Background: Although patients with Alzheimer's disease and other cognitive-related neurodegenerative disorders may benefit from early detection, development of a reliable diagnostic test has remained elusive. The penetration of digital voice-recording technologies and multiple cognitive processes deployed when constructing spoken responses might offer an opportunity to predict cognitive status.
Objective: To determine whether cognitive status might be predicted from voice recordings of neuropsychological testing.
Design: Comparison of acoustic and (para)linguistic variables from low-quality automated transcriptions of neuropsychological testing (n = 200) versus variables from high-quality manual transcriptions (n = 127). We trained a logistic regression classifier to predict cognitive status, which was tested against actual diagnoses.
Setting: Observational cohort study.
Participants: 146 participants in the Framingham Heart Study.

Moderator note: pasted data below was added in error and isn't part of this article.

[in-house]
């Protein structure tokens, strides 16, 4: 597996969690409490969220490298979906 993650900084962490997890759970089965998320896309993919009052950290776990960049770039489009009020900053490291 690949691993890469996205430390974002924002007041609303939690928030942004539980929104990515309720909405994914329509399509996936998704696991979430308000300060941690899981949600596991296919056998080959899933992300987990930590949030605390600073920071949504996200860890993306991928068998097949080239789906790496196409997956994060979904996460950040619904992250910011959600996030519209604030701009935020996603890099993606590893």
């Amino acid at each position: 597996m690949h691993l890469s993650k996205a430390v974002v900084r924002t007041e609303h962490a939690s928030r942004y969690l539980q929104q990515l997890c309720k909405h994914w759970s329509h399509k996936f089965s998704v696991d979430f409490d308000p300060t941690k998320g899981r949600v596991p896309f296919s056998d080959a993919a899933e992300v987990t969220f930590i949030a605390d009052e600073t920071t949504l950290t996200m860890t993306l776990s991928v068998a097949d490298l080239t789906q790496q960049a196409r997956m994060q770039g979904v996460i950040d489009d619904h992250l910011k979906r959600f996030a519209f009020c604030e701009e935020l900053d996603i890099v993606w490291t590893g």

Measurements: Acoustic and either paralinguistic variables (e.g., speaking time) from automated transcriptions or linguistic variables (e.g., phrase complexity) from manual transcriptions.
Results: Models based on demographic features alone were not robust (area under the receiver-operator characteristic curve [AUROC] 0.60). Addition of clinical and standard acoustic features boosted the AUROC to 0.81. Additional inclusion of transcription-related features yielded an AUROC of 0.90.
Conclusions: The use of voice-based digital biomarkers derived from automated processing methods, combined with standard patient screening, might constitute a scalable way to enable early detection of dementia.
Keywords: AD screening; Dementia; biomarkers; predictive modeling.